There are various reasons as to why you would want to train your puppy how to use and feel comfortable in a crate. If you’re at the stage of potty training your puppy, then this is a great way to help teach them correctly. Using a crate provides a great form of safe transport for your puppy.
Although dogs are naturally den animals, they don’t always take to using a crate very well. If they’re not trained correctly, they can potentially develop a fear against the crate.
The great news is, that puppies can be trained to be how you need them to be, as long as this is started from a young age and they're trained safely and correctly.
Below are a few handy tips on how to ease your puppy into using a crate so they feel safe and happy.
Introduce them with ease
The worst way to introduce your puppy to their crate is to force them in there immediately and lock them inside. Nobody likes to be trapped against their will and this applies to dogs also. You should ease them gently by treating the crate just like any other piece of furniture in the house that should be used for enjoyment.
You should place the crate in their favourite part of the house that they hang out in. Placing their blanket and toys in the crate and leaving the door open will make them feel more comfortable in venturing in. If they look like their backing off then you should leave them to work it out on their own. Don’t push them in or get too excited or upset should they take longer than expected. To encourage them further you could also place some of their delicious treats in the crate which could also entice them in.
The end goal is to get your puppy to walk into the crate, confidently, happy and when they feel ready, this could take a matter of days, so, you must be patient.
Use the crate for mealtimes
After your puppy has learnt to enter the crate on their own will, then the next goal is to get your puppy to stay in their for an extended length of time. The best way to approach this is to place their food in there, thus creating a positive association with staying in their crate.
Their food should be placed at the back of their crate so they go all the way in. Some puppies may struggle with this, so, you could also start off by placing their food at the entrance and then meal by meal move their food bowl backwards to the end of the crate.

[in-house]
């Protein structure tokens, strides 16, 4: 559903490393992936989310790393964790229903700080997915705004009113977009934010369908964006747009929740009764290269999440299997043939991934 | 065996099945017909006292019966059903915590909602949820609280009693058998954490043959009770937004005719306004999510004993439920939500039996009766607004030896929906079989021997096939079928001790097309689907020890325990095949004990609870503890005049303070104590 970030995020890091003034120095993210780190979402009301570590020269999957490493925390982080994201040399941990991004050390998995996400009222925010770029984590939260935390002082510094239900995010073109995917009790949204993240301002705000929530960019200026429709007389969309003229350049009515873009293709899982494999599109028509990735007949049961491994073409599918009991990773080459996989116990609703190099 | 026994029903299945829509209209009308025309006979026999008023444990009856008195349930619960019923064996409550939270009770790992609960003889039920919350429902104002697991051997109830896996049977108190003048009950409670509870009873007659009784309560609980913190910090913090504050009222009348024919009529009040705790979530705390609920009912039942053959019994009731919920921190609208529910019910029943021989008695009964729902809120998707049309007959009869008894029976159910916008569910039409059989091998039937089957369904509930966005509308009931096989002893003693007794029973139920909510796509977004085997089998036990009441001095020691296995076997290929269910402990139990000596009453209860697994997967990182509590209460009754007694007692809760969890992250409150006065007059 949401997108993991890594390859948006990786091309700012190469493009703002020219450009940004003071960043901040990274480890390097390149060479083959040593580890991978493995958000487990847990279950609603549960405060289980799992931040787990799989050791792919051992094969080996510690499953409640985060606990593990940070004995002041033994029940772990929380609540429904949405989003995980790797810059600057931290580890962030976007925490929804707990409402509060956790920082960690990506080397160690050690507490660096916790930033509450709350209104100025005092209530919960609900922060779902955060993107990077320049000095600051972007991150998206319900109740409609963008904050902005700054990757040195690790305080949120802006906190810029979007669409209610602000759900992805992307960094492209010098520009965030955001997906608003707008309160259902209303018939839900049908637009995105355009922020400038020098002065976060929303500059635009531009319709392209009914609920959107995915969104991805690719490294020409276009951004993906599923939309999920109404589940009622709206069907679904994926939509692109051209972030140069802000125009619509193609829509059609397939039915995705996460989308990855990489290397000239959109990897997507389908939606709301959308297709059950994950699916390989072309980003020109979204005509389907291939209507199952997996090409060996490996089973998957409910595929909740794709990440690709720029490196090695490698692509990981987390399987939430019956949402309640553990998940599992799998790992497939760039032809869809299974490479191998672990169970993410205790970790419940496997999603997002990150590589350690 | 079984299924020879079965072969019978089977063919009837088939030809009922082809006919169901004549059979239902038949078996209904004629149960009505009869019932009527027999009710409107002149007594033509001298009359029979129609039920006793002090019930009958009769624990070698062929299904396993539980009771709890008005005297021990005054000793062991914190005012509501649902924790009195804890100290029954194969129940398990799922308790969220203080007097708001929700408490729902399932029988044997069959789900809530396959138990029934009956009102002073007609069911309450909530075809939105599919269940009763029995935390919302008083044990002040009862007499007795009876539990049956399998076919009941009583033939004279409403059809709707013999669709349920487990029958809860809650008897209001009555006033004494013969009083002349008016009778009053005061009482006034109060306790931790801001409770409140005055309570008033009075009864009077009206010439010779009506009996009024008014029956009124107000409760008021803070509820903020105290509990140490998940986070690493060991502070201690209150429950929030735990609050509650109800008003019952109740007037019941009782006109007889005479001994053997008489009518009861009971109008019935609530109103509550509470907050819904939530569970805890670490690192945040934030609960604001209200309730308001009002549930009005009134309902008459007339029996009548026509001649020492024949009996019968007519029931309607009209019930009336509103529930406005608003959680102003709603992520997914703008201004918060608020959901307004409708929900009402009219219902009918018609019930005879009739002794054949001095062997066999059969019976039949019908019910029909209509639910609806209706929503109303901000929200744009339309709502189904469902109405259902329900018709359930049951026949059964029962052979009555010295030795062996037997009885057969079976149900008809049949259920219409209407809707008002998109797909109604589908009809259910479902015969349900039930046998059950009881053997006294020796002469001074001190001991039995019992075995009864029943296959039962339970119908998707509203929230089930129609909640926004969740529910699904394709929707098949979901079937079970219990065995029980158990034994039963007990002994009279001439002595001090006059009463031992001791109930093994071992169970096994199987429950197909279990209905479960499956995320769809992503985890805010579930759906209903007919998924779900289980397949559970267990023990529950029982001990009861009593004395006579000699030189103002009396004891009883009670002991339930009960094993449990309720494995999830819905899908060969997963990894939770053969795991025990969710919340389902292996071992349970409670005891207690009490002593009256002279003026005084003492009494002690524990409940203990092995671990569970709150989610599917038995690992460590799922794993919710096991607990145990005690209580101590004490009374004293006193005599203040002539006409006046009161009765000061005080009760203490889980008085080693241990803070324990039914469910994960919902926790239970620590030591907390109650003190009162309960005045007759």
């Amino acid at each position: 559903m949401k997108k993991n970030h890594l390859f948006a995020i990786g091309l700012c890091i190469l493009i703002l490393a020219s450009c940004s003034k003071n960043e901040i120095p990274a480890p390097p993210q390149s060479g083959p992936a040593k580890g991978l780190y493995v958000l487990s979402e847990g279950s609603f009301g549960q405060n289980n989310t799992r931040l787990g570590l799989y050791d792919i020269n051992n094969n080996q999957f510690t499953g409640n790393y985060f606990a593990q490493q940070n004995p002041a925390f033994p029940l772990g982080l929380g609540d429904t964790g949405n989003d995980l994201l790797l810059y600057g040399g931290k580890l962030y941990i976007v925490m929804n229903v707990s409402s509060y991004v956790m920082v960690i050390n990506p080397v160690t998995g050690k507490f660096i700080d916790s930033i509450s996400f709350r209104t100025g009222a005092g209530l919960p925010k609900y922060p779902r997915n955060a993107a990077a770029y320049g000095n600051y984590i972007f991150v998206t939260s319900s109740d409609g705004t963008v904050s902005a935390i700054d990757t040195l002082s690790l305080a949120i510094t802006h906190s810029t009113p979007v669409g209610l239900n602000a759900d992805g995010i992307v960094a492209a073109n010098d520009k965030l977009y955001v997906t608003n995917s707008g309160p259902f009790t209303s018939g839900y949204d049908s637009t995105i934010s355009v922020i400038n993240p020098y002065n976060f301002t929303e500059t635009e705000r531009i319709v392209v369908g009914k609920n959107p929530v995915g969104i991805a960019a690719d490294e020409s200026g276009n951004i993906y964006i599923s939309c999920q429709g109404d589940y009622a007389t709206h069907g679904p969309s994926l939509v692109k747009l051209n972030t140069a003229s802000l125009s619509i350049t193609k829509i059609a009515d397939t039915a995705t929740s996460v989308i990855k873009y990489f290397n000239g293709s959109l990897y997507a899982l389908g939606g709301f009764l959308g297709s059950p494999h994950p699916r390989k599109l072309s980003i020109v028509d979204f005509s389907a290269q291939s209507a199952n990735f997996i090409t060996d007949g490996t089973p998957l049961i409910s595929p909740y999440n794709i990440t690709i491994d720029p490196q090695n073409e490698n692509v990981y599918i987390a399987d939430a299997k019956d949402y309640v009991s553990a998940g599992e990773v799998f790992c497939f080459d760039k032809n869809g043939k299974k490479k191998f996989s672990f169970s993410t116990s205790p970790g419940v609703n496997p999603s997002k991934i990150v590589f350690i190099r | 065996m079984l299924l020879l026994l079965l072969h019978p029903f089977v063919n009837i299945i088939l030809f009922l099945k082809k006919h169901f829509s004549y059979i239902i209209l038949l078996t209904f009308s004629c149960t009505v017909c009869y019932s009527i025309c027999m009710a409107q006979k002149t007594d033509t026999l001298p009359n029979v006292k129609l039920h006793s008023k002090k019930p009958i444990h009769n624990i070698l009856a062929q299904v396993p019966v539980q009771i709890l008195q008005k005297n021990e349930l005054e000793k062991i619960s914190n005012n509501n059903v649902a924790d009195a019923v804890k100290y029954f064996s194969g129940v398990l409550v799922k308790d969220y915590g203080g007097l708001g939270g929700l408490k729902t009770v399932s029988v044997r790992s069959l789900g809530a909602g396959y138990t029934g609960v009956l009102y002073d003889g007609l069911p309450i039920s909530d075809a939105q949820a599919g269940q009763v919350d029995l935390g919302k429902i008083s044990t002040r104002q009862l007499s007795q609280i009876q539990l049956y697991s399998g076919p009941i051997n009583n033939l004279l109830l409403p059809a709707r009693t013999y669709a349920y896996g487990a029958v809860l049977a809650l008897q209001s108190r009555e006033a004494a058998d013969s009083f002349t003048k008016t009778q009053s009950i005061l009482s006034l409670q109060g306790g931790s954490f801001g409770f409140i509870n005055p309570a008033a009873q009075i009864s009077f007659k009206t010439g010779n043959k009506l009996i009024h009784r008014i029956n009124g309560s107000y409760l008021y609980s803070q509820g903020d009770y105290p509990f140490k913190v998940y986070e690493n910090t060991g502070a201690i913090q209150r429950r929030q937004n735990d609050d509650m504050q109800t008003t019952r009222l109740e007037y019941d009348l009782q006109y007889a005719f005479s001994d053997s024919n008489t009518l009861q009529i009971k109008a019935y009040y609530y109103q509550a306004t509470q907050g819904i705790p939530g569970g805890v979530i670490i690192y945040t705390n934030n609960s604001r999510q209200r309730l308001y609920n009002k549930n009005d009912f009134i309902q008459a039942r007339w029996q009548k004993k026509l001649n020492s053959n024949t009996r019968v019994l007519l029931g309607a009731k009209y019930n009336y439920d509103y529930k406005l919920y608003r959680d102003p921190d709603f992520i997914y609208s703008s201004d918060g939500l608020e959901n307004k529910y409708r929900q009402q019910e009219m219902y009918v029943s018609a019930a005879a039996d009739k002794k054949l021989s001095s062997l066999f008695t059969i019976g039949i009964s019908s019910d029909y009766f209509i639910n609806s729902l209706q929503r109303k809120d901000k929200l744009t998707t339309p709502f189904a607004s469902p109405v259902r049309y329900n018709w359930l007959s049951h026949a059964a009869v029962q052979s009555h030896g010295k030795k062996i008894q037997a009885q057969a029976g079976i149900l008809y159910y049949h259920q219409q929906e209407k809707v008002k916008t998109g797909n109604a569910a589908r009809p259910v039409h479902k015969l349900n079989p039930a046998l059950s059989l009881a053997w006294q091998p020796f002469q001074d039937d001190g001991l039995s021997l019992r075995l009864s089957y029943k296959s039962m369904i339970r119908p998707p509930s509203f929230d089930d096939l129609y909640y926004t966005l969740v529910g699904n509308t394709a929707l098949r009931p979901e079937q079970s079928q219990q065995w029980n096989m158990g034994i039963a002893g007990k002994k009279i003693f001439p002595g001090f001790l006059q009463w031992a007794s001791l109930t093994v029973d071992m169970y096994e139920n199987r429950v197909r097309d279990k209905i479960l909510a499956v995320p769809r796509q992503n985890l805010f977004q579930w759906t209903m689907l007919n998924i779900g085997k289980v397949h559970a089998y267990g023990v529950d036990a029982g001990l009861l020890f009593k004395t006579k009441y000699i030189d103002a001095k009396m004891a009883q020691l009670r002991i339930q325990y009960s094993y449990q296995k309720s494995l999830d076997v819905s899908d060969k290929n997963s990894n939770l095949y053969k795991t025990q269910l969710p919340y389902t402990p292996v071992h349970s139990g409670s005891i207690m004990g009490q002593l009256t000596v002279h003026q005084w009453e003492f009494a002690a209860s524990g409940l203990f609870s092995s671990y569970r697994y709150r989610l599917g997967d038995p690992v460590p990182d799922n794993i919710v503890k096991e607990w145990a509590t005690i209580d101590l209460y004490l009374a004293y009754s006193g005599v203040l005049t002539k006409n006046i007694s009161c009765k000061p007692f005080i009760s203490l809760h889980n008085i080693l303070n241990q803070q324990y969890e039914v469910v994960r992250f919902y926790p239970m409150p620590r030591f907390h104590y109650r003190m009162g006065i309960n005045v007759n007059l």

Closing the crate door
When your puppy enters the crate and starts eating their food, then you should close the door. After they have finished eating their meal, you should open the door immediately. You should never leave them in the crate for longer than necessary. You can look to increase the time they spend their crate by a minute longer with each meal.
If your dog whines, you should aim to not leave them in as long and take it slower. What you shouldn't do is open the crate door if they start whining as they will quickly learn that whining equals door open.
Extending their crate time
If your dog is happy hanging out in their crate with the door closed then this is the time to start increasing the time they spend in there. You can use their favourite toy to encourage them to enter their crate and then close the door. You should stay close to the crate for a few minutes and then leave the room and go somewhere else for a few minutes, so, they get used to the idea of being on their own in the crate. You shouldn't open the crate door as soon as you return. Instead, give it a few minutes so your puppy remains calm.
Keeping them calm
The ultimate goal is to make your puppy feel comfortable entering and leaving the crate. They should enter when they’re happy to do so and when they’re instructed to enter. The command should be short and firm and without excitement. You should never get them overexcited in leaving or entering as this will cause confusion. You should also avoid getting them excited when you return home and let them out of the crate. Instead, calmy enter the room and let them out a couple of minutes later.